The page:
Fancy parties aside, the issue at stake was that a very lean workshop program, and lack of day ‘0’ in the event programming that could have made room for side-events and strategy meetings, civil society’s participation at the multistakeholder forum, organized annually under the auspices of the UN, had decidedly become diluted. The purported solution towards this: coordinating efforts for dialogue at spaces like RightsCon to compensate, or better, give the IGF a miss altogether.

Stemming from the World Summit on the Information Society (WSIS) process, the IGF was established as a way of encouraging and fostering multistakeholder dialogue around issues of internet governance, and bring together a broad spectrum of actors from civil society, government, private sector, technical communities and so on. As a goal, multistakeholderism in internet policy has been at the centre of most civil society struggles in the domain. To have a seat at the table, and to make our perspectives heard alongside state and market actors is crucial, especially today, when Internet Governance has long passed the time where it was about technical management or about decisions to be made about standards and guidelines.

But there has been growing disillusionment with the space IGF offers. For sometime now, the efficacy of the forum itself has been repeatedly called into question – given that by design it is a space that is process and not outcome driven, which makes it in the view of many, analogous with inaction. This, combined with the increasing influence of the private tech sector, who bring in powerful and coordinated presence and strategies to bear upon the forum, is neutralizing any potential for other voices such a forum may have.

The result of these manoeuvers has been that multistakeholderism in digital policy increasingly devolves into a representation charade, where without irony, civil society must now bear the responsibility of actively needing to solicit private sector inputs and voices in order to claim ‘diversity of views’, if it wishes to be heard in the first place.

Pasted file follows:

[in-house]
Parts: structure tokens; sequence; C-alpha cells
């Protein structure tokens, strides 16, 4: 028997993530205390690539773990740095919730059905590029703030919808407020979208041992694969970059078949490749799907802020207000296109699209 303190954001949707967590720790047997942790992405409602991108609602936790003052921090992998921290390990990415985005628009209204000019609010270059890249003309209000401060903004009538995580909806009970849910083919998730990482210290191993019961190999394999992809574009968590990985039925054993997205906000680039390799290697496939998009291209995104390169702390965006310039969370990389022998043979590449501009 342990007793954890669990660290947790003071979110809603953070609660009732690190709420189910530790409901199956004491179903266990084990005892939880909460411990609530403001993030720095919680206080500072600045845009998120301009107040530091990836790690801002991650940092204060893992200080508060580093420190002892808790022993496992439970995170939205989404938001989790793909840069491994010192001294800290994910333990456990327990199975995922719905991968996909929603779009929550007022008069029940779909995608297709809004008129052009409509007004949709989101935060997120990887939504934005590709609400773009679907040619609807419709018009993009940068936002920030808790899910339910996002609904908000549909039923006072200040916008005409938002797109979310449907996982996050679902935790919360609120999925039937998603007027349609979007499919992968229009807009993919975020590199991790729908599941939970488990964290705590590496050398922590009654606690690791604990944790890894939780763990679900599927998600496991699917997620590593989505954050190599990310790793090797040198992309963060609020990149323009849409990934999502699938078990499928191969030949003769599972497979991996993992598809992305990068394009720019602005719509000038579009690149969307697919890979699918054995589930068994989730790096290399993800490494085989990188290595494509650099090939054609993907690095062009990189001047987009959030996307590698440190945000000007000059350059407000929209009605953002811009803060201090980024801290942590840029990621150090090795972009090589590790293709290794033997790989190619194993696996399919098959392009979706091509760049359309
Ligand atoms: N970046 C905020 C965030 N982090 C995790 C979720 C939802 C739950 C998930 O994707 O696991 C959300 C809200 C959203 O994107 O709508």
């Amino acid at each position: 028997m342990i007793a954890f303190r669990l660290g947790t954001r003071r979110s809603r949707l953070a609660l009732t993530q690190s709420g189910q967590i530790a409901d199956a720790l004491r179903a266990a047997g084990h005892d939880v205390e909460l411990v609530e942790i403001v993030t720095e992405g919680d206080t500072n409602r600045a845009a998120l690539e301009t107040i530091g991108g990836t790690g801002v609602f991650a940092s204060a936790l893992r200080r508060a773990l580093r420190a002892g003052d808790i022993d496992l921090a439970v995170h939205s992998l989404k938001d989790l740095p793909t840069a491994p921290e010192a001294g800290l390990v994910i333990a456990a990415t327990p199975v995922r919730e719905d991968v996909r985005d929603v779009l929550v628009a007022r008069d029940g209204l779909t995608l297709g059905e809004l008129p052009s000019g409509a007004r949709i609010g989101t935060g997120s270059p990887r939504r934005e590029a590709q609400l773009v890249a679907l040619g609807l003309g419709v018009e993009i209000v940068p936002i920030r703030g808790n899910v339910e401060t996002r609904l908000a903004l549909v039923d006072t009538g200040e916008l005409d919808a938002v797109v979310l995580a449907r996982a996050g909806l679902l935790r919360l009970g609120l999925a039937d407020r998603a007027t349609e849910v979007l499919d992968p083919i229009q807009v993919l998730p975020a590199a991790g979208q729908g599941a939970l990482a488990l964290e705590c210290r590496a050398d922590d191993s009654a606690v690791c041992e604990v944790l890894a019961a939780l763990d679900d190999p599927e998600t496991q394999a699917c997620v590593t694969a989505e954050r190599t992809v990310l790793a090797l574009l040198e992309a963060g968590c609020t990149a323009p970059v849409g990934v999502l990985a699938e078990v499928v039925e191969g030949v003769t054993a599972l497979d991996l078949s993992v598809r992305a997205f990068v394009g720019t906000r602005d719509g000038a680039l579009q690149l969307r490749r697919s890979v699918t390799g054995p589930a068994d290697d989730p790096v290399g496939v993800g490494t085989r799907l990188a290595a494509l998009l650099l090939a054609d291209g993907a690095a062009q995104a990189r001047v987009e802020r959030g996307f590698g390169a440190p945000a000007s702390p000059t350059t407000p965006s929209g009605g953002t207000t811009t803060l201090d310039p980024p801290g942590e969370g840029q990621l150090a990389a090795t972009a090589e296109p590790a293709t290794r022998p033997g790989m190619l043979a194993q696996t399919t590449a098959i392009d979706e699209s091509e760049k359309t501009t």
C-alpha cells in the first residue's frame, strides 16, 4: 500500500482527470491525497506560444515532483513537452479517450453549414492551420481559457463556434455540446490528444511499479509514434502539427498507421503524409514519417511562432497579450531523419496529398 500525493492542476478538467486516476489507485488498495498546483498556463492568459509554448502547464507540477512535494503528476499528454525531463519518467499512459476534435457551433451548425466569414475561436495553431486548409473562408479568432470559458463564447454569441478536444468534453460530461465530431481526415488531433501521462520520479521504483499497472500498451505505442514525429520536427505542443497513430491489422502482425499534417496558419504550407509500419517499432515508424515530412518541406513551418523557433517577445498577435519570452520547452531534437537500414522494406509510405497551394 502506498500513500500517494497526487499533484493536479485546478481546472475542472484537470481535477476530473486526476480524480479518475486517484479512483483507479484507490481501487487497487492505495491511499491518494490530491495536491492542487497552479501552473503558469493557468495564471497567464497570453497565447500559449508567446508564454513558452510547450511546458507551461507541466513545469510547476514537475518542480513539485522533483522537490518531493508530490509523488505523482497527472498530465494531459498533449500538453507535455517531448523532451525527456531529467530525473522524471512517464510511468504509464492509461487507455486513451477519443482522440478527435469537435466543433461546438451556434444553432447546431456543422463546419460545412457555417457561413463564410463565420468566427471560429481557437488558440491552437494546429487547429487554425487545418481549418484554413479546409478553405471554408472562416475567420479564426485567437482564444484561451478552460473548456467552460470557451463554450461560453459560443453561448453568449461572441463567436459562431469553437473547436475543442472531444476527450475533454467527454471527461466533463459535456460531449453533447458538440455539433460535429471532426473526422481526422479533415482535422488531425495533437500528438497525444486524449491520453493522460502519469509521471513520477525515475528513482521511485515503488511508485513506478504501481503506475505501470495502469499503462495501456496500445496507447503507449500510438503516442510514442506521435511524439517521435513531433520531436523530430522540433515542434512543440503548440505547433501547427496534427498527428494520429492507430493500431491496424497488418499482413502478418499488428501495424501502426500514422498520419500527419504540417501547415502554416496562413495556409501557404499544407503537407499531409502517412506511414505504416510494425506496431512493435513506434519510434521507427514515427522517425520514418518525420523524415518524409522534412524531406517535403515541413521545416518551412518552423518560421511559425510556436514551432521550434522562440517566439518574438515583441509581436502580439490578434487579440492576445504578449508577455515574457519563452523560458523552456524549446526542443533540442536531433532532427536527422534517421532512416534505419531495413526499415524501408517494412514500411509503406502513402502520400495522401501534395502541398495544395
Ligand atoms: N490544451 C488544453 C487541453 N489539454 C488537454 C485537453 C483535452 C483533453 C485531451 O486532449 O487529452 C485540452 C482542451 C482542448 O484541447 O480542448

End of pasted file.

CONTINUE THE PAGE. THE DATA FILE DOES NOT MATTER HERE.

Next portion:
Of course, corporations should be listened to, and have their interests represented as key stakeholders. That is not in question here. But the crucial difference between public and private interest cannot be forgotten. It cannot be the case that multistakeholderim can be interpreted to suggest that corporations have equal public interest, especially when their voice and influence is already disproportionately dominant.

In this context, RightsCon and its ilk may seem like just the alternative spaces for engagement that civil society needs, given the large tent they offer for cross-learning and dialogue, and the very diverse spectrum of actors they bring together. But ceding a critical global venue such as the IGF to a forgone conclusion of irrelevance is not the answer.

The criticisms of the IGF formal processes are undoubtedly well warranted and need attention. However, it is equally important to acknowledge the infiltration of big tech capital into private global fora such as RightsCon or the IFF. The dangers of co-option and dilution of agendas become further exacerbated if all free and open spaces for civil society to debate and intervene in digital policy only exist if they are privately financed by tech companies going forward. 

It is equally important to acknowledge the infiltration of big tech capital into private global fora such as RightsCon or the IFF.

Civil society needs these spaces also to keep lines of communication open with corporations. But we also need spaces outside of their influence, to fully and meaningfully engage with the issues at hand, something that the IGF can still be salvaged to represent despite its many structural deficits as a platform.

The process of multistakeholderism cannot be painted in lieu of stateism, as has become alarmist thinking, or allowed to become perverted by private interests in the ways that it increasingly becoming. Multistakeholderism needs to be broadened, politics need to be expanded and new constituencies need to be considered, as the lines between the digital and non-digital grow fuzzier.